We give it high marks for its power. It is also a little quieter and more functional than some others. The negatives are aimed at the one-speed version, that it’s too fast to control. As we already mentioned you may want to stick with the variable speed version. At the end of the day, timber framers who own and operate it will call it an upgrade over others they’ve used.
Bosch GBM9-16 9 Amp 5/8" Mixer with D-Handle, 5" by 8"
This Bosch spade handle is one of the big boys in the class. It sports a 9-AMP, variable speed motor with terrific torque strength that tops out at 700 RPM and fits 5/8-inch bits. With an eye on power, the handles feature a 180-degree design and rugged 5x8-inch, 360-degree swivel D-handle. Fast and strong, the drill incorporates textured-grip materials, a conveniently located reverse switch and an extra-long, 8-foot cord.
We are very happy with the quality, power and durability of this Bosch tool. In many ways, this Bosch put the opposite thinking of the lower-powered Hitachi to work. Bosch built a tremendously powerful boring drill that makes drill holes smooth and effortless.
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11 thoughts on “Best Heavy Duty Drill For Timber Framing”
Would these drills be ok for mortising as well as drilling peg holes? Thanks.
Yes these drills can handle all your drilling needs with it come to timber framing.
I am pricing out the cost of my first timberframe project.
I personally really like Bosch, a carpenter I used to work for stocked those tools.
At the moment though, I happen to own a different DeWalt, and I am wondering if you think it can handle the mortise holes, or why you have the other drill listed rather than this one?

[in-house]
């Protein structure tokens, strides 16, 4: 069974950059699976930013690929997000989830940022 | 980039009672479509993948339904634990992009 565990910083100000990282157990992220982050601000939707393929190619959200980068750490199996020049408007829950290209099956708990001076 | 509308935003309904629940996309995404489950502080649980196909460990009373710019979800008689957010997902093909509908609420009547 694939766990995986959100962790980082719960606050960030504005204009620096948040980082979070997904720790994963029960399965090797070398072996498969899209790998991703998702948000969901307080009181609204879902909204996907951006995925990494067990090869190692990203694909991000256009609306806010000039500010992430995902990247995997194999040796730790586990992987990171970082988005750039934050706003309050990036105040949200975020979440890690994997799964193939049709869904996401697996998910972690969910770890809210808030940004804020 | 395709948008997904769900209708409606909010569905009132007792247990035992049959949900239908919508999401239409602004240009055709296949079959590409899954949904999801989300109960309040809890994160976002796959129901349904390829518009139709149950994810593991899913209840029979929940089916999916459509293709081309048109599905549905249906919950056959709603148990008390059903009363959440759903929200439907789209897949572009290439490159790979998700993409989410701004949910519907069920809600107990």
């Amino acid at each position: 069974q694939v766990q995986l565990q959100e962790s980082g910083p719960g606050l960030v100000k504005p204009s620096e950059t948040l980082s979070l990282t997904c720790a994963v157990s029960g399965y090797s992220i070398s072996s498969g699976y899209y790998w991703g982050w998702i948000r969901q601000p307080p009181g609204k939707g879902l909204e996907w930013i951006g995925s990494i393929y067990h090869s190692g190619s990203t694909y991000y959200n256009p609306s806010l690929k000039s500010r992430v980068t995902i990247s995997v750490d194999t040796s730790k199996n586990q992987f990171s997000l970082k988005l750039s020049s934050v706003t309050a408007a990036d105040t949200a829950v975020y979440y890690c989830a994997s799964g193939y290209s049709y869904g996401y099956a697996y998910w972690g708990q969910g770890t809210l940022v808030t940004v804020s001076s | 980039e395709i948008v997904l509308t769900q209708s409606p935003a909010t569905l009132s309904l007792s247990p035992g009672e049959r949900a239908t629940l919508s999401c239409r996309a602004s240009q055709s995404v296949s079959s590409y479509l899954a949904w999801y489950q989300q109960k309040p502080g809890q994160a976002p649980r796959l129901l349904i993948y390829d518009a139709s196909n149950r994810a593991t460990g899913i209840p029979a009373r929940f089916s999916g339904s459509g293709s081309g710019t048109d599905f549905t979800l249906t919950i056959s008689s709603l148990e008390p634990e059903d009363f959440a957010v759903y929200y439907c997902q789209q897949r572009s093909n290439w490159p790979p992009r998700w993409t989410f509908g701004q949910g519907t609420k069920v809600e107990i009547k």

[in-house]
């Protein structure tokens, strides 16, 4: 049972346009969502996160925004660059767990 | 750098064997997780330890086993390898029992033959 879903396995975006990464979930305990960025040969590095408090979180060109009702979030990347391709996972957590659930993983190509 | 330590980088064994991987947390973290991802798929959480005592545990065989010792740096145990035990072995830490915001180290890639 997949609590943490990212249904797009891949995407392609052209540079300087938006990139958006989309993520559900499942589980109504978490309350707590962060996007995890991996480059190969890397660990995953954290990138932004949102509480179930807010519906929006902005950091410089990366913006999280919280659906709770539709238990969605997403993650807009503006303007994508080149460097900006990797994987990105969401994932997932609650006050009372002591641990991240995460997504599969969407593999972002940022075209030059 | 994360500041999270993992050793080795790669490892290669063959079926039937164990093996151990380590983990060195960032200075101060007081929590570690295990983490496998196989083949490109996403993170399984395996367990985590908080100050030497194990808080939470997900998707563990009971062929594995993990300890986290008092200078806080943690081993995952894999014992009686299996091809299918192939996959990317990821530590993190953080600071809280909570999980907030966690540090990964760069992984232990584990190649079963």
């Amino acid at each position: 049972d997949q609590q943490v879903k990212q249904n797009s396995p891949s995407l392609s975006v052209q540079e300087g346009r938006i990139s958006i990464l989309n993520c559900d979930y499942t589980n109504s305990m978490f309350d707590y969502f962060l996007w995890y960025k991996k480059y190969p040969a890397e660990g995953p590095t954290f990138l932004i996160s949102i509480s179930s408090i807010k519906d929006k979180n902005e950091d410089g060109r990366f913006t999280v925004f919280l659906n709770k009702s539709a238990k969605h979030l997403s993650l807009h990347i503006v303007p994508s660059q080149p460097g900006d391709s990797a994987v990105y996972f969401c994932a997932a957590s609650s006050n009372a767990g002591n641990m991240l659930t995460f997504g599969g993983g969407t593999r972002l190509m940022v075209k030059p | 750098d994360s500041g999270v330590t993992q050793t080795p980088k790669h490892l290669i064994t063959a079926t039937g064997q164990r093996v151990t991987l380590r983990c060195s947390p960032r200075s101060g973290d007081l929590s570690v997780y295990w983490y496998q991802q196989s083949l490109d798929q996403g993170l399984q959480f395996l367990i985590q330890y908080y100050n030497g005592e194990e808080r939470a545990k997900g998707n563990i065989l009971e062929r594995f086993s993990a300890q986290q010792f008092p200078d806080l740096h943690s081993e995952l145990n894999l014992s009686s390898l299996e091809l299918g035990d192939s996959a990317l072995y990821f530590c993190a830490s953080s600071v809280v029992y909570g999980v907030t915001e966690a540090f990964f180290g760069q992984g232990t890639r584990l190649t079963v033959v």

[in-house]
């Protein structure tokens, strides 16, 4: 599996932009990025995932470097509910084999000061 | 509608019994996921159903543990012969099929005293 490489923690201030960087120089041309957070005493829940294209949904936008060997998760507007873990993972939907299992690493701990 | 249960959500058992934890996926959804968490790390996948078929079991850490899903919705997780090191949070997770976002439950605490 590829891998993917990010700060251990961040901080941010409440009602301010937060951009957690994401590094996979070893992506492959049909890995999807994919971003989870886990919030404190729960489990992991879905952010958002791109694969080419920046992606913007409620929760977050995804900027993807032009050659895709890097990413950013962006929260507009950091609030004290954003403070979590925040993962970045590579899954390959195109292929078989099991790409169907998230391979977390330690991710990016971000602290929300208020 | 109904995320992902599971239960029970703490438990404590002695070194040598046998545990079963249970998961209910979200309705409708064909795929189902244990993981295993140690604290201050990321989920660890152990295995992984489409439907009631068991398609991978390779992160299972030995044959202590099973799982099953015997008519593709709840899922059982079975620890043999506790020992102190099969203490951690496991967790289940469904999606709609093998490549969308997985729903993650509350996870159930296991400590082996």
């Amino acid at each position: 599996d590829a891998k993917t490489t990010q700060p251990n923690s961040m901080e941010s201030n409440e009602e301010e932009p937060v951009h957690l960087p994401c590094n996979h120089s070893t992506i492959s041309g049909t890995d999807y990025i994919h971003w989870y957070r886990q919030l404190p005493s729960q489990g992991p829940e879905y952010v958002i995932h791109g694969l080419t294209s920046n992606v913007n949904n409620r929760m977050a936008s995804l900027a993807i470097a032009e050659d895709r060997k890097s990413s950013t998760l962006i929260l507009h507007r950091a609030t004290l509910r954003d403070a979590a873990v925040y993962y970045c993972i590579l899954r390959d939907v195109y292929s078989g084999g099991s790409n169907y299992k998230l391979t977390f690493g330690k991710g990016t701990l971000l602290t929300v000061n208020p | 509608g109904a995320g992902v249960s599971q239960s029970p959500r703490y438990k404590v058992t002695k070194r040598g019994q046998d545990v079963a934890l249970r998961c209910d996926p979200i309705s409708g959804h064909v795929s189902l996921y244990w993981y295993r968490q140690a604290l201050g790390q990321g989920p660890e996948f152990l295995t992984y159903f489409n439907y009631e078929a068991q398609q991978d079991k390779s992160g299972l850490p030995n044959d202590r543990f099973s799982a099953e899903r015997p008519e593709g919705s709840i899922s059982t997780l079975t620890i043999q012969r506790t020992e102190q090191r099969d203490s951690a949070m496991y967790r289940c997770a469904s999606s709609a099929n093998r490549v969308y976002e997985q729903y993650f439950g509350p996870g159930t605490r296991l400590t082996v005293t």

I think you will be fine with that drill. I still have my Hitachi drill that has similar specs and it is still going strong. I certainly would not buy another one until you burn the old one out. Good luck with your project.
Im curious as to why you didn’t include right angle drills? The D handles you’ve listed are fine for occasional use or for mixing mud but if you need a high torque boring machine that won’t let the smoke out the right angle is the way to go. Also, why didn’t Milwaukee make the list? I’ve worked for dozens of contractors over the years and they generally run Milwaukee or Dewalt with the occasional Makita (although I’ve destroyed several Makita cordless drills). Maybe a Bosch or two for the carpenters but I’ve never seen a Hitachi on an industrial job. I’ve personally bored thousands of holes with an early 90s Milwaukee Hole Hawg without so much as a whimper. The new model Super Hole Hawg has even more power. Just ask my smashed up fingers! The only downsides would be the weight and price.
Thank you for your thoughts and suggestions. We will get to work on right angle drill review, great suggestion and addition to the site.
Any thoughts on drilling guides. So you can drill straight holes?
Marc, have you seen the mirror drill guide we offer? It’s a very handy tool! You may also want to check out Timberwolf Tools
Is there a typo on the Makita drill info? Looks like you say to only look at the single speed in the beginning of the article, then only the variable speed is worth a look at the end of the article.
Thanks for the info. Very useful to have a timber-framing perspective on these drills. Just what I was looking for.
Are there cordless lithum Ion drills that would work well? 20 V ?
We need a drill for frame chassis work for trucks. Need your opinion which model is best for frame work. Drill 16 mm to 20 mm